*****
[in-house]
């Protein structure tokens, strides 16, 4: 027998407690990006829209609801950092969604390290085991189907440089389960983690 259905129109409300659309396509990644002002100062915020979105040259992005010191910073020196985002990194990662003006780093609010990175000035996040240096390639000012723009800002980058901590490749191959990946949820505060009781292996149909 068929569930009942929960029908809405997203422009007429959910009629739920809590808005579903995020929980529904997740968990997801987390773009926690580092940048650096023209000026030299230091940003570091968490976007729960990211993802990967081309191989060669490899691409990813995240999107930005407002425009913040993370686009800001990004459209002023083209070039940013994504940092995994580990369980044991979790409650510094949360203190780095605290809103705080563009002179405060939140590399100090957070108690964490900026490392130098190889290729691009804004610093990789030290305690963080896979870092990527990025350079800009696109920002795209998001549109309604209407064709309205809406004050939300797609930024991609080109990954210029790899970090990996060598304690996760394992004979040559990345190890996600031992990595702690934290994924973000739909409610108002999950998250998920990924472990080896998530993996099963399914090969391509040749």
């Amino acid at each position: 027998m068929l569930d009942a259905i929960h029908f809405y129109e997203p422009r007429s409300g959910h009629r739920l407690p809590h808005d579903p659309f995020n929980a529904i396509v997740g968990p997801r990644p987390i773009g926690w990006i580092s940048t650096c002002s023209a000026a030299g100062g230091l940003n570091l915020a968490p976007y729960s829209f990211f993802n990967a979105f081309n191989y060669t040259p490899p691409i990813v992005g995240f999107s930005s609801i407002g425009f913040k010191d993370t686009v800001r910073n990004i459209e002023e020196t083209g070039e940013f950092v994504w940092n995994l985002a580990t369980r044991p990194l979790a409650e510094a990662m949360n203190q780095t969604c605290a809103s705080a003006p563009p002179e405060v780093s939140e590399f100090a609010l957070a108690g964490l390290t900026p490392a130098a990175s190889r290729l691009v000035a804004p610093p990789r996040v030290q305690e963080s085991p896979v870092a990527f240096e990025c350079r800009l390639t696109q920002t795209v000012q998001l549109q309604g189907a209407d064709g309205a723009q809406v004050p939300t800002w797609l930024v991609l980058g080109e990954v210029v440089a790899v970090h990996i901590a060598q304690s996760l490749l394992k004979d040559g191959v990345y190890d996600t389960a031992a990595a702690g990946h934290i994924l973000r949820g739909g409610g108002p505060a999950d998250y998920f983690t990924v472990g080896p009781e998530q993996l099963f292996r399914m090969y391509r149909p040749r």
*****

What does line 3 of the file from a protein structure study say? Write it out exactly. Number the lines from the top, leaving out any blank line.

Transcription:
């Amino acid at each position: 027998m068929l569930d009942a259905i929960h029908f809405y129109e997203p422009r007429s409300g959910h009629r739920l407690p809590h808005d579903p659309f995020n929980a529904i396509v997740g968990p997801r990644p987390i773009g926690w990006i580092s940048t650096c002002s023209a000026a030299g100062g230091l940003n570091l915020a968490p976007y729960s829209f990211f993802n990967a979105f081309n191989y060669t040259p490899p691409i990813v992005g995240f999107s930005s609801i407002g425009f913040k010191d993370t686009v800001r910073n990004i459209e002023e020196t083209g070039e940013f950092v994504w940092n995994l985002a580990t369980r044991p990194l979790a409650e510094a990662m949360n203190q780095t969604c605290a809103s705080a003006p563009p002179e405060v780093s939140e590399f100090a609010l957070a108690g964490l390290t900026p490392a130098a990175s190889r290729l691009v000035a804004p610093p990789r996040v030290q305690e963080s085991p896979v870092a990527f240096e990025c350079r800009l390639t696109q920002t795209v000012q998001l549109q309604g189907a209407d064709g309205a723009q809406v004050p939300t800002w797609l930024v991609l980058g080109e990954v210029v440089a790899v970090h990996i901590a060598q304690s996760l490749l394992k004979d040559g191959v990345y190890d996600t389960a031992a990595a702690g990946h934290i994924l973000r949820g739909g409610g108002p505060a999950d998250y998920f983690t990924v472990g080896p009781e998530q993996l099963f292996r399914m090969y391509r149909p040749r």